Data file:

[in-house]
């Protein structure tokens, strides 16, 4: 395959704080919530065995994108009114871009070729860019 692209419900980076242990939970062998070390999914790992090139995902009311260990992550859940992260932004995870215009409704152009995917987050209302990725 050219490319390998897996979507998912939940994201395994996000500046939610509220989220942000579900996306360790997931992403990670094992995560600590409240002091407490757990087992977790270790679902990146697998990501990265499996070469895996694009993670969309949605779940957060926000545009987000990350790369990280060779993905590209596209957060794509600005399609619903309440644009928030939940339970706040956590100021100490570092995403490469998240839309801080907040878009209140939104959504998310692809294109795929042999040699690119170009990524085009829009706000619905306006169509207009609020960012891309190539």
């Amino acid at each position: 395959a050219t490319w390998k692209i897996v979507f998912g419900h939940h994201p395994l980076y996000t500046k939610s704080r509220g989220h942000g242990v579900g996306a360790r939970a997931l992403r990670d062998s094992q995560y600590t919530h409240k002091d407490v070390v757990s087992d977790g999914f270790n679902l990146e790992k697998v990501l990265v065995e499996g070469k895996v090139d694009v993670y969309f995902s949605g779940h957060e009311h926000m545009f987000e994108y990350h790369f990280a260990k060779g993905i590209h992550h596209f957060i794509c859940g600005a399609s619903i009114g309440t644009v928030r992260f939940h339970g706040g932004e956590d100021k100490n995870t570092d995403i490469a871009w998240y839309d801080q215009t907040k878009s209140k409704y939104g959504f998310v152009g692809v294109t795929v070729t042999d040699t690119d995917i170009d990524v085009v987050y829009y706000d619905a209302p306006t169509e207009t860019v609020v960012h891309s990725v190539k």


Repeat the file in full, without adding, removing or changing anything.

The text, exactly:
[in-house]
């Protein structure tokens, strides 16, 4: 395959704080919530065995994108009114871009070729860019 692209419900980076242990939970062998070390999914790992090139995902009311260990992550859940992260932004995870215009409704152009995917987050209302990725 050219490319390998897996979507998912939940994201395994996000500046939610509220989220942000579900996306360790997931992403990670094992995560600590409240002091407490757990087992977790270790679902990146697998990501990265499996070469895996694009993670969309949605779940957060926000545009987000990350790369990280060779993905590209596209957060794509600005399609619903309440644009928030939940339970706040956590100021100490570092995403490469998240839309801080907040878009209140939104959504998310692809294109795929042999040699690119170009990524085009829009706000619905306006169509207009609020960012891309190539």
């Amino acid at each position: 395959a050219t490319w390998k692209i897996v979507f998912g419900h939940h994201p395994l980076y996000t500046k939610s704080r509220g989220h942000g242990v579900g996306a360790r939970a997931l992403r990670d062998s094992q995560y600590t919530h409240k002091d407490v070390v757990s087992d977790g999914f270790n679902l990146e790992k697998v990501l990265v065995e499996g070469k895996v090139d694009v993670y969309f995902s949605g779940h957060e009311h926000m545009f987000e994108y990350h790369f990280a260990k060779g993905i590209h992550h596209f957060i794509c859940g600005a399609s619903i009114g309440t644009v928030r992260f939940h339970g706040g932004e956590d100021k100490n995870t570092d995403i490469a871009w998240y839309d801080q215009t907040k878009s209140k409704y939104g959504f998310v152009g692809v294109t795929v070729t042999d040699t690119d995917i170009d990524v085009v987050y829009y706000d619905a209302p306006t169509e207009t860019v609020v960012h891309s990725v190539k």